Last Saturday, another awesome game of rugby, as Northampton beat Saracens 24-20 in the final play of the Premiership final. Cruel on Saracens, who won the league in normal time by nine points. Even crueller, as they lost the previous weekend to Toulon, in the Heineken Cup final. To be so near to the two top trophies and to win nothing…
Do we sympathise with Saracens? Well, not really. A team who have bought their way to the top, with an emphasis on South African imports. But, in fairness, they now have a very good sprinkling of England players and some excellent youngsters coming through. Even so, they are the team in England that everyone loves to hate. I was cycling down to the Thames on Saturday and encountered some Northampton fans on Kew Bridge. I wished them luck. They said to me they had met a fair few Quins fans and they all wanted them to beat Sarries. I confirmed that and rode on.
The game was a cracker. Saracens dominated possession, but Northampton were more incisive. At 80 minutes the score was 14-14. Saints had scored two tries to Sarries’ one. So it went into extra time – another 20 minutes and two halves of ten. The players who’d stayed on for the whole game – top players – were out on their feet. Penalties were exchanged to make it 17-17. And then Saracens got another. 20-17. The clock ticked down. Saints had one last push. Inexplicably, as they pushed close to the Saracens line, they didn’t just feed the ball back to fly half Stephen Myler, who could have put over an easy drop goal. That would have been 20-20, and Saints would have won on tries scored. There was a suspicion that the players didn’t actually know what the rules were. That was sort of confirmed by the Northampton head coach, Jim Mallinder, afterwards. Then again, it might have just been that Myler didn’t fancy the responsibility.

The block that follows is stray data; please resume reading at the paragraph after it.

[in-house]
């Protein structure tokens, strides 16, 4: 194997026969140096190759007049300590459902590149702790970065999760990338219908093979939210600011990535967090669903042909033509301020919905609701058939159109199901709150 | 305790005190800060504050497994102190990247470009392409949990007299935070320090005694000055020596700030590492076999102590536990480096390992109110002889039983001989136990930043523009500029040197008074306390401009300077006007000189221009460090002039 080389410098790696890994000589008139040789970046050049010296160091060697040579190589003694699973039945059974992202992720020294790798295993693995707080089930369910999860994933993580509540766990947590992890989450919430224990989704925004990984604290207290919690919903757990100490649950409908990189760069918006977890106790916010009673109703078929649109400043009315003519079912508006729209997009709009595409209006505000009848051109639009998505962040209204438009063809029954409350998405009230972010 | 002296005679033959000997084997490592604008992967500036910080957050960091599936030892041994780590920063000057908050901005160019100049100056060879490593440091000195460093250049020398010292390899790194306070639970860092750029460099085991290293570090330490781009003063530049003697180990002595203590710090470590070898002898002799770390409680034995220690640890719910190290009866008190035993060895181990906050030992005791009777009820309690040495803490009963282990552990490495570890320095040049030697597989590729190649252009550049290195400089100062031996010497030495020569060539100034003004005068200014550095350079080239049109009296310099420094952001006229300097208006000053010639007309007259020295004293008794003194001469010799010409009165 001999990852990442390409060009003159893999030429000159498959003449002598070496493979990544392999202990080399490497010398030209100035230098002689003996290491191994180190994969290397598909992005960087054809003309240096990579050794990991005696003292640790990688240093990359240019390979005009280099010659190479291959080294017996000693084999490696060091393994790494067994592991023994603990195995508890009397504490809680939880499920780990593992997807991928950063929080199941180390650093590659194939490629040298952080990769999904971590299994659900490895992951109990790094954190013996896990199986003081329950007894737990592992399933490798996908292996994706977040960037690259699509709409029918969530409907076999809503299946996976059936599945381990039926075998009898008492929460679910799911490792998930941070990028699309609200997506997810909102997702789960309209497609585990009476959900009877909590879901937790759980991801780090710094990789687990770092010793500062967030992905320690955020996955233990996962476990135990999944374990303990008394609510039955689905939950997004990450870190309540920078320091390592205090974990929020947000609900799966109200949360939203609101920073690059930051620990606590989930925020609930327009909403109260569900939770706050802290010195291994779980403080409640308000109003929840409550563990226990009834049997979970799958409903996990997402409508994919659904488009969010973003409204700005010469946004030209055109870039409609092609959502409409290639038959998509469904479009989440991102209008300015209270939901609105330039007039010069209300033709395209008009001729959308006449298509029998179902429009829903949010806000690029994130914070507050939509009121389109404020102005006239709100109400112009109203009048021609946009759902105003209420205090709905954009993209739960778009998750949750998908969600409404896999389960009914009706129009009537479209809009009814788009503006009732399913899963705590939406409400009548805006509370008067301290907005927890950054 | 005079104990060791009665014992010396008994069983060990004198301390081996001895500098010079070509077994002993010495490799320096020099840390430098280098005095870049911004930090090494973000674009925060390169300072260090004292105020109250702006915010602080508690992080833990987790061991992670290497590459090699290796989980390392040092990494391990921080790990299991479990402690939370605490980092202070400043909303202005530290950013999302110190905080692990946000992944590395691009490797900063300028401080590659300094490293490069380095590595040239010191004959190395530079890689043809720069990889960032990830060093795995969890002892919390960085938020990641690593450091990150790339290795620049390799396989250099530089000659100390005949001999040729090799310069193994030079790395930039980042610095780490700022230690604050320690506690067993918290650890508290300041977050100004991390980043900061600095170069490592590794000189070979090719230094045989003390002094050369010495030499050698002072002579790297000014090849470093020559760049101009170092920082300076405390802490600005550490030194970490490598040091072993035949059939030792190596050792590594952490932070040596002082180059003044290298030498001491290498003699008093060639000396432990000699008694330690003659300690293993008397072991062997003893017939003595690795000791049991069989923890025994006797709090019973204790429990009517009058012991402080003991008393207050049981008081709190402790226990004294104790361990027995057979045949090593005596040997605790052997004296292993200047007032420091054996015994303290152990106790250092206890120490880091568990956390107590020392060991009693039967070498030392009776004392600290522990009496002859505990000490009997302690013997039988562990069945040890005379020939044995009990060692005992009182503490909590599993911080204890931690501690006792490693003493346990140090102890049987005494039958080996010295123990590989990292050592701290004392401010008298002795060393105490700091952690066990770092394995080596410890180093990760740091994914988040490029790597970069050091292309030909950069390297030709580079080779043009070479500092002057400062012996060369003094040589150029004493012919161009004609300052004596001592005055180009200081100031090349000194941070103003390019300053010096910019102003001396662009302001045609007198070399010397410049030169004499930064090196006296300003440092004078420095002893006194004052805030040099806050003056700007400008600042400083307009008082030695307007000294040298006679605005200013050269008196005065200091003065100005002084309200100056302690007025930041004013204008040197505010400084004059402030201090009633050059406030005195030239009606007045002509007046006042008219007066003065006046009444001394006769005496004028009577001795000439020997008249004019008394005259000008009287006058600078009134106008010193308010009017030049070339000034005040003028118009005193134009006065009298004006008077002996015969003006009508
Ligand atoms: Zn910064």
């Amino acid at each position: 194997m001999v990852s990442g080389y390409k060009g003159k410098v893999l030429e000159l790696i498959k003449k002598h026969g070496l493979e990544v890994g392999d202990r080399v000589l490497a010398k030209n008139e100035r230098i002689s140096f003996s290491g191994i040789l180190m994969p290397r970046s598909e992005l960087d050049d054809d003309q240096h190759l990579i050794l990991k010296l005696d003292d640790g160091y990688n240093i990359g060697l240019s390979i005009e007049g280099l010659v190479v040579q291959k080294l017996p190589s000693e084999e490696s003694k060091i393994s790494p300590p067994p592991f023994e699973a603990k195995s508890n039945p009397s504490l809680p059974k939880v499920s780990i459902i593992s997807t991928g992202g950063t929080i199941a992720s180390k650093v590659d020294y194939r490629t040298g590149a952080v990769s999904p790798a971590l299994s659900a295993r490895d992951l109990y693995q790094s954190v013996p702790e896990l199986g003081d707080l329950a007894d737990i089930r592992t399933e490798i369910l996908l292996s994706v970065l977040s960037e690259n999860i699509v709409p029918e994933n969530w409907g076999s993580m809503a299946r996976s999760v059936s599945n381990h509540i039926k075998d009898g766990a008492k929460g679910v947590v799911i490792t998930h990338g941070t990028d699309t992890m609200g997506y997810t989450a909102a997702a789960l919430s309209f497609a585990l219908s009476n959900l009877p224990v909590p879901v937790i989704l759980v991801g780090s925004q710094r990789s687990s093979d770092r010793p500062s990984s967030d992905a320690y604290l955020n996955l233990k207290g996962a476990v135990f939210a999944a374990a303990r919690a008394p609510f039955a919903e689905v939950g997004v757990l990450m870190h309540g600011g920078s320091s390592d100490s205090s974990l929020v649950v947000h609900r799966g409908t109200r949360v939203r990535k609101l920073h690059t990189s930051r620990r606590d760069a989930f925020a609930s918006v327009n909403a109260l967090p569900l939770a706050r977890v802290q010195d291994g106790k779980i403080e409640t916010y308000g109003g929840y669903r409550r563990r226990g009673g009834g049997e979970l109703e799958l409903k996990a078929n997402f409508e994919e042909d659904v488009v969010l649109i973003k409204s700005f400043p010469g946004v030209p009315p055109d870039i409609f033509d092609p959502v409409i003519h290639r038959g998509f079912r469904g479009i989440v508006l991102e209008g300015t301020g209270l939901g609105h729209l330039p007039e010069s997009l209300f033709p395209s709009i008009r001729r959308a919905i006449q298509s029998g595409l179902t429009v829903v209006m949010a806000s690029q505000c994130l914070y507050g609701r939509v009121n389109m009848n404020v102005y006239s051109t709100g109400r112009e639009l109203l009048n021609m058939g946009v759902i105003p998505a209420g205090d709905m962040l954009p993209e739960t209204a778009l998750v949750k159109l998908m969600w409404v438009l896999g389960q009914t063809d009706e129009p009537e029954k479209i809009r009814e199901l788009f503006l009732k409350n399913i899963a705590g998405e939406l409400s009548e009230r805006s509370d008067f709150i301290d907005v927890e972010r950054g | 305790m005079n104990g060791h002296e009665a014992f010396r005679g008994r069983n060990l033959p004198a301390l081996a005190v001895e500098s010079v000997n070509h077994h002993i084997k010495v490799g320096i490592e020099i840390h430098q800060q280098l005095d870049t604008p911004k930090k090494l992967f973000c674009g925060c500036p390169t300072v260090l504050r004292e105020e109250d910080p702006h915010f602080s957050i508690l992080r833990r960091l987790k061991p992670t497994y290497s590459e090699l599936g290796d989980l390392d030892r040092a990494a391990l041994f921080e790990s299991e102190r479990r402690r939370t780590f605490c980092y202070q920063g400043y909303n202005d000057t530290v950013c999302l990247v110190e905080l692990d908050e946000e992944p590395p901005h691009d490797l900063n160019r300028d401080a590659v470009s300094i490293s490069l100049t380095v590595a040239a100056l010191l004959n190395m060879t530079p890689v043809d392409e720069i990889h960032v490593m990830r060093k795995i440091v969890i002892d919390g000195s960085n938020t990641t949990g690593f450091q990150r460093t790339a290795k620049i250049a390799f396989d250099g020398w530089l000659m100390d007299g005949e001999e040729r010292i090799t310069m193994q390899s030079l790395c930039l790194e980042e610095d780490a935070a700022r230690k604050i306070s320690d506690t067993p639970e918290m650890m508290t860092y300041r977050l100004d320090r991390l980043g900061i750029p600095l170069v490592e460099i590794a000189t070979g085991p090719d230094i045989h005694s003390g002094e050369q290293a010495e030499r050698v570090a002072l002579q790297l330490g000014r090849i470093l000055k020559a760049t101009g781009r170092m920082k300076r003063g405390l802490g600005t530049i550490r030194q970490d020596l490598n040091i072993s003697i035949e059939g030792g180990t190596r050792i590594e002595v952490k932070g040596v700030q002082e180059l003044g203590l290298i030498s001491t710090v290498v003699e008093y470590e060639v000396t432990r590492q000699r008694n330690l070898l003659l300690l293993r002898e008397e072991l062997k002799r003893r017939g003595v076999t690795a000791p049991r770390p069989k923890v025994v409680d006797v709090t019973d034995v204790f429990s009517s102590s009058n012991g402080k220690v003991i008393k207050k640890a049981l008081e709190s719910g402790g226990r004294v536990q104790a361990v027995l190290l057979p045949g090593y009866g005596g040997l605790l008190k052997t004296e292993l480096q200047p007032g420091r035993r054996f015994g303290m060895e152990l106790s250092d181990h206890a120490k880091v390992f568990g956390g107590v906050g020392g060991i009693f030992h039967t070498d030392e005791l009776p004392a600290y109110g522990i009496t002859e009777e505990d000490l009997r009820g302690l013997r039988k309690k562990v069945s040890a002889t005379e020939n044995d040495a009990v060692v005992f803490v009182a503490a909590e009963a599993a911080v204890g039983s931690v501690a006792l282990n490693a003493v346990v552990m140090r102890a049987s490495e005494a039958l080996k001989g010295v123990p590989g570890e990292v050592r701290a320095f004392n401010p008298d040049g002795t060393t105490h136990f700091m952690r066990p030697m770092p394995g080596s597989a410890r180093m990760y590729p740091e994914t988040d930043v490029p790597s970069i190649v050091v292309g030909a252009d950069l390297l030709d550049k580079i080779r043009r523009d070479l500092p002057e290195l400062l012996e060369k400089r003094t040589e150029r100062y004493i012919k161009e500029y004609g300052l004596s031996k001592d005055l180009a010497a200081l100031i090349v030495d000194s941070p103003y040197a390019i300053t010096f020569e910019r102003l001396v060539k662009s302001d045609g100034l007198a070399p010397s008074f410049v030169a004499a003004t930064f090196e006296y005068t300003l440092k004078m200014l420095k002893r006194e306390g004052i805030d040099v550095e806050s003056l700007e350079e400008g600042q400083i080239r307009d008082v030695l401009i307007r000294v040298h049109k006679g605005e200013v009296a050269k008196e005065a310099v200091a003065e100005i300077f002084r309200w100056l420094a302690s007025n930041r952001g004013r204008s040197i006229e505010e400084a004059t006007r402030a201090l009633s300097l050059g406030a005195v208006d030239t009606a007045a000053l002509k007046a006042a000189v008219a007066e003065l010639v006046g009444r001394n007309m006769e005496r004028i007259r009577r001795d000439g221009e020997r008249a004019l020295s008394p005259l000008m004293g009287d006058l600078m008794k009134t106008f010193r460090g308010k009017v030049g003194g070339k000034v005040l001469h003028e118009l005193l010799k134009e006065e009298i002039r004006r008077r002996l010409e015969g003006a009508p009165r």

Whatever, Saints pushed on and scored a try – allowed after intense analysis by the Television Match Official (TMO), who judged that a Saints player – Alex Waller – had grounded the ball just over the line, amid the general melee.
Result to the Saints!
It was harsh on Sarries, who had two tries disallowed by the TMO – one for obstruction of a defending tackler and another for a forward pass. The latter was disallowed after the referee, JP Doyle – who is very well respected – had given it. Both decisions in the end were correct, but they showed how important the TMO has become in rugby. It’s an admission that the referee cannot make the crucial judgements a lot of the time. It just about works in rugby, which is a stop-go game. But when it happens to football – which it will – who knows what the consequences will be.
I use the word awesome a lot when I write about rugby because the physicality of the game is so amazing these days. There was a moment in the Saints-Sarries game when the Northampton wild man, Courtney Lawes, took out Sarries’ substitute fly half, Charlie Hodgson, with a tackle which, while legitimate in rugby, would have led to an arrest in any other life. You do wonder whether, in the not too distant future, new rules will be brought in on tackling. Alternatively, the players will start to wear the same armour as American football players.
So now, the show, for us English, moves on to three tests against New Zealand! The Sarries and Saints players will miss the first test, this coming Saturday, as they will still be recovering from last Saturday’s slugfest.
And then they’ll be duffed up by the All Blacks in the next two!
Fingers crossed for the England lads, but three tests against the best side in the world, soon after the end of a tough domestic season, will be very difficult.
We have a good, young side right now. Three games against the All Blacks will show us how far we have to go. If I was going to bet on it, maybe I’d go for two defeats, by reasonably close margins, then a win in the last game. Hope I’m wrong, but this is New Zealand!